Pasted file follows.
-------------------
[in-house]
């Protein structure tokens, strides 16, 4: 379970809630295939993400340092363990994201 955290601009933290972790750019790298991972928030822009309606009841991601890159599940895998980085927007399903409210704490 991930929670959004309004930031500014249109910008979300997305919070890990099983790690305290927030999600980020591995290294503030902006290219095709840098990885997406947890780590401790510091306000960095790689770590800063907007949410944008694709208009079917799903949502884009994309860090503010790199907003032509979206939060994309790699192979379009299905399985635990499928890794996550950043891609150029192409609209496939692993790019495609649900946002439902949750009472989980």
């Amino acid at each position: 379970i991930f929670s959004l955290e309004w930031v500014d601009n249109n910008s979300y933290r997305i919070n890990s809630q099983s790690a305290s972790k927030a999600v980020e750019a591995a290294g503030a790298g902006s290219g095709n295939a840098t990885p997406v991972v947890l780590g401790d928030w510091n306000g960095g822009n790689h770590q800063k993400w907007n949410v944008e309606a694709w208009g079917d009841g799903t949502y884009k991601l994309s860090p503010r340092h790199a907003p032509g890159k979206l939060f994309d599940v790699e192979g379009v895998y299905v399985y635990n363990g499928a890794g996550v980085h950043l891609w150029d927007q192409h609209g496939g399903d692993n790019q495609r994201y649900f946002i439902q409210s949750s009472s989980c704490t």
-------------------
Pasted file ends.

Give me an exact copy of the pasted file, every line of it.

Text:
[in-house]
């Protein structure tokens, strides 16, 4: 379970809630295939993400340092363990994201 955290601009933290972790750019790298991972928030822009309606009841991601890159599940895998980085927007399903409210704490 991930929670959004309004930031500014249109910008979300997305919070890990099983790690305290927030999600980020591995290294503030902006290219095709840098990885997406947890780590401790510091306000960095790689770590800063907007949410944008694709208009079917799903949502884009994309860090503010790199907003032509979206939060994309790699192979379009299905399985635990499928890794996550950043891609150029192409609209496939692993790019495609649900946002439902949750009472989980």
């Amino acid at each position: 379970i991930f929670s959004l955290e309004w930031v500014d601009n249109n910008s979300y933290r997305i919070n890990s809630q099983s790690a305290s972790k927030a999600v980020e750019a591995a290294g503030a790298g902006s290219g095709n295939a840098t990885p997406v991972v947890l780590g401790d928030w510091n306000g960095g822009n790689h770590q800063k993400w907007n949410v944008e309606a694709w208009g079917d009841g799903t949502y884009k991601l994309s860090p503010r340092h790199a907003p032509g890159k979206l939060f994309d599940v790699e192979g379009v895998y299905v399985y635990n363990g499928a890794g996550v980085h950043l891609w150029d927007q192409h609209g496939g399903d692993n790019q495609r994201y649900f946002i439902q409210s949750s009472s989980c704490t």